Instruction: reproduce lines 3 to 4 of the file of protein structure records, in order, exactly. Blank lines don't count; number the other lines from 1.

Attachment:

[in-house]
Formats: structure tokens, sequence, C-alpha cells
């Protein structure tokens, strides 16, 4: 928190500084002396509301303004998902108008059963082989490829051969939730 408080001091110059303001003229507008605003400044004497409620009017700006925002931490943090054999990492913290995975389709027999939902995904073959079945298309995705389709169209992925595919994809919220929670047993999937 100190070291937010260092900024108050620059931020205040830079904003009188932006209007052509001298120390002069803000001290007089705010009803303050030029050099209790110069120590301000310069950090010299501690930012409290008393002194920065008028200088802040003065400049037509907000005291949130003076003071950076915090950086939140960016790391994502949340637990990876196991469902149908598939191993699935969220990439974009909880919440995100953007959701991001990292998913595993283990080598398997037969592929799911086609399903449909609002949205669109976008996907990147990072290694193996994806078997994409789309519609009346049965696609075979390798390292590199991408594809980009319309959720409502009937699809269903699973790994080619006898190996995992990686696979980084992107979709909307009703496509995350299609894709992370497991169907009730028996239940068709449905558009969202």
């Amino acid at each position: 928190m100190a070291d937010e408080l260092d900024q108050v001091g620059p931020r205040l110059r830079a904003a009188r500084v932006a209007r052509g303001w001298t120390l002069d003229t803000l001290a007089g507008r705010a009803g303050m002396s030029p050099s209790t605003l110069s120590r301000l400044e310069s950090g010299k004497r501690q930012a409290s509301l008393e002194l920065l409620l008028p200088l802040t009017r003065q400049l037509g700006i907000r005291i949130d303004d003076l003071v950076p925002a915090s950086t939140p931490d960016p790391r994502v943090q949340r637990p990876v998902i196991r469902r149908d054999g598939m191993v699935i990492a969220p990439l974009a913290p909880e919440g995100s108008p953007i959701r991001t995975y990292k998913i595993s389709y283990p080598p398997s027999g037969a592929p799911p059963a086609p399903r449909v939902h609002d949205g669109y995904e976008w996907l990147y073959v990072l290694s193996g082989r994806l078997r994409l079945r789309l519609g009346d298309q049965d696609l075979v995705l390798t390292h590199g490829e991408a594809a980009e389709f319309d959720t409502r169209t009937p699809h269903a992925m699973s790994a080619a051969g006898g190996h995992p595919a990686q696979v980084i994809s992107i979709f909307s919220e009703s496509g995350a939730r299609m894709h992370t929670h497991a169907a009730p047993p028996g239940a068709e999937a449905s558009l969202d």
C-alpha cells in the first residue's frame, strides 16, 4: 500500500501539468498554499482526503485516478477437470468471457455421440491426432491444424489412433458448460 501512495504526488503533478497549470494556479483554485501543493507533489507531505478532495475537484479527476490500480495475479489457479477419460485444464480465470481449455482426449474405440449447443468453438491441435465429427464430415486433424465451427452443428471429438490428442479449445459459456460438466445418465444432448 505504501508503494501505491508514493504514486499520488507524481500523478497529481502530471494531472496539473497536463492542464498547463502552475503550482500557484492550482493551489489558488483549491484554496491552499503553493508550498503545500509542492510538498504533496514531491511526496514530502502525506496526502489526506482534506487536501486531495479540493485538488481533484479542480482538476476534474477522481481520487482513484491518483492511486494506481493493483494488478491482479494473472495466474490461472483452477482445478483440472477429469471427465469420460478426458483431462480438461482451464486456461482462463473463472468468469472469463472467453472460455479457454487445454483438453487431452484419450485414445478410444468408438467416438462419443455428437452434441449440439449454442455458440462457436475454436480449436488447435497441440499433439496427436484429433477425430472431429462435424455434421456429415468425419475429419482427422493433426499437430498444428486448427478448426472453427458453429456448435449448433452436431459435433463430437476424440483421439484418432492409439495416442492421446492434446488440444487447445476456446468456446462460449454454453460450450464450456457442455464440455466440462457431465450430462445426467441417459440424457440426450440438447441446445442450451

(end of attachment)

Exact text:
């Protein structure tokens, strides 16, 4: 928190500084002396509301303004998902108008059963082989490829051969939730 408080001091110059303001003229507008605003400044004497409620009017700006925002931490943090054999990492913290995975389709027999939902995904073959079945298309995705389709169209992925595919994809919220929670047993999937 100190070291937010260092900024108050620059931020205040830079904003009188932006209007052509001298120390002069803000001290007089705010009803303050030029050099209790110069120590301000310069950090010299501690930012409290008393002194920065008028200088802040003065400049037509907000005291949130003076003071950076915090950086939140960016790391994502949340637990990876196991469902149908598939191993699935969220990439974009909880919440995100953007959701991001990292998913595993283990080598398997037969592929799911086609399903449909609002949205669109976008996907990147990072290694193996994806078997994409789309519609009346049965696609075979390798390292590199991408594809980009319309959720409502009937699809269903699973790994080619006898190996995992990686696979980084992107979709909307009703496509995350299609894709992370497991169907009730028996239940068709449905558009969202």
């Amino acid at each position: 928190m100190a070291d937010e408080l260092d900024q108050v001091g620059p931020r205040l110059r830079a904003a009188r500084v932006a209007r052509g303001w001298t120390l002069d003229t803000l001290a007089g507008r705010a009803g303050m002396s030029p050099s209790t605003l110069s120590r301000l400044e310069s950090g010299k004497r501690q930012a409290s509301l008393e002194l920065l409620l008028p200088l802040t009017r003065q400049l037509g700006i907000r005291i949130d303004d003076l003071v950076p925002a915090s950086t939140p931490d960016p790391r994502v943090q949340r637990p990876v998902i196991r469902r149908d054999g598939m191993v699935i990492a969220p990439l974009a913290p909880e919440g995100s108008p953007i959701r991001t995975y990292k998913i595993s389709y283990p080598p398997s027999g037969a592929p799911p059963a086609p399903r449909v939902h609002d949205g669109y995904e976008w996907l990147y073959v990072l290694s193996g082989r994806l078997r994409l079945r789309l519609g009346d298309q049965d696609l075979v995705l390798t390292h590199g490829e991408a594809a980009e389709f319309d959720t409502r169209t009937p699809h269903a992925m699973s790994a080619a051969g006898g190996h995992p595919a990686q696979v980084i994809s992107i979709f909307s919220e009703s496509g995350a939730r299609m894709h992370t929670h497991a169907a009730p047993p028996g239940a068709e999937a449905s558009l969202d």